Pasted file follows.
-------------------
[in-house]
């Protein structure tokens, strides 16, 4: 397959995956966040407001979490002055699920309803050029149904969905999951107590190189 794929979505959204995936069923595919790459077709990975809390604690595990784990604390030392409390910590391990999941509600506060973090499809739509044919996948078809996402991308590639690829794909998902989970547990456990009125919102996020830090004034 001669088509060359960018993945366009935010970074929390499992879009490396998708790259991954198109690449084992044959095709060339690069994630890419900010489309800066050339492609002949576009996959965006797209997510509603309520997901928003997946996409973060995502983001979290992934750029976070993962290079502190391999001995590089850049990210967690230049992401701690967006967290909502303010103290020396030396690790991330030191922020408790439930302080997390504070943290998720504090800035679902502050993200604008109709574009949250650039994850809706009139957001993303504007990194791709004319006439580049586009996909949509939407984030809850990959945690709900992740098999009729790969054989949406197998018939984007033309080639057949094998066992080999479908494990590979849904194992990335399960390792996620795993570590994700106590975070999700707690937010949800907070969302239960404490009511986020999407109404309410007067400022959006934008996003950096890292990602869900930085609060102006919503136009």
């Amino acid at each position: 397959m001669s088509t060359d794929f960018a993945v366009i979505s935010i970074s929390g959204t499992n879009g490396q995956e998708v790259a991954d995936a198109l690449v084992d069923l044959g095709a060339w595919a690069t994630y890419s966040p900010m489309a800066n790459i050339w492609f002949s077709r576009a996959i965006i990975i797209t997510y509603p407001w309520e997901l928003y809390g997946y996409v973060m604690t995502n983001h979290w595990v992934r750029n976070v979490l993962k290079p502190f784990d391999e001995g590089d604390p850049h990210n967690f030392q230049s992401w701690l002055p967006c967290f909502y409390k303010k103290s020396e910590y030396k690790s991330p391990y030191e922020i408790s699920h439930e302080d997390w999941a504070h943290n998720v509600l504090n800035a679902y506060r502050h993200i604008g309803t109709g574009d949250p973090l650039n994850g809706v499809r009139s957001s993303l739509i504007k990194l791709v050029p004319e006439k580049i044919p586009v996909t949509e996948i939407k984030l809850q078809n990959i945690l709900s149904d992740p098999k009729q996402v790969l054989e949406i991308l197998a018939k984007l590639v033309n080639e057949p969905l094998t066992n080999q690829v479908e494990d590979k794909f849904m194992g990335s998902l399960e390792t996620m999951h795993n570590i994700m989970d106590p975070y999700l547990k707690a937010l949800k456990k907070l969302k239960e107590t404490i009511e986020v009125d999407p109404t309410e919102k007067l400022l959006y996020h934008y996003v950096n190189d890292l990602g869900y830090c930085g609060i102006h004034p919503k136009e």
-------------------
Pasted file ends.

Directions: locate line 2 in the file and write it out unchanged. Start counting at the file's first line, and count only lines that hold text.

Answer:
């Protein structure tokens, strides 16, 4: 397959995956966040407001979490002055699920309803050029149904969905999951107590190189 794929979505959204995936069923595919790459077709990975809390604690595990784990604390030392409390910590391990999941509600506060973090499809739509044919996948078809996402991308590639690829794909998902989970547990456990009125919102996020830090004034 001669088509060359960018993945366009935010970074929390499992879009490396998708790259991954198109690449084992044959095709060339690069994630890419900010489309800066050339492609002949576009996959965006797209997510509603309520997901928003997946996409973060995502983001979290992934750029976070993962290079502190391999001995590089850049990210967690230049992401701690967006967290909502303010103290020396030396690790991330030191922020408790439930302080997390504070943290998720504090800035679902502050993200604008109709574009949250650039994850809706009139957001993303504007990194791709004319006439580049586009996909949509939407984030809850990959945690709900992740098999009729790969054989949406197998018939984007033309080639057949094998066992080999479908494990590979849904194992990335399960390792996620795993570590994700106590975070999700707690937010949800907070969302239960404490009511986020999407109404309410007067400022959006934008996003950096890292990602869900930085609060102006919503136009």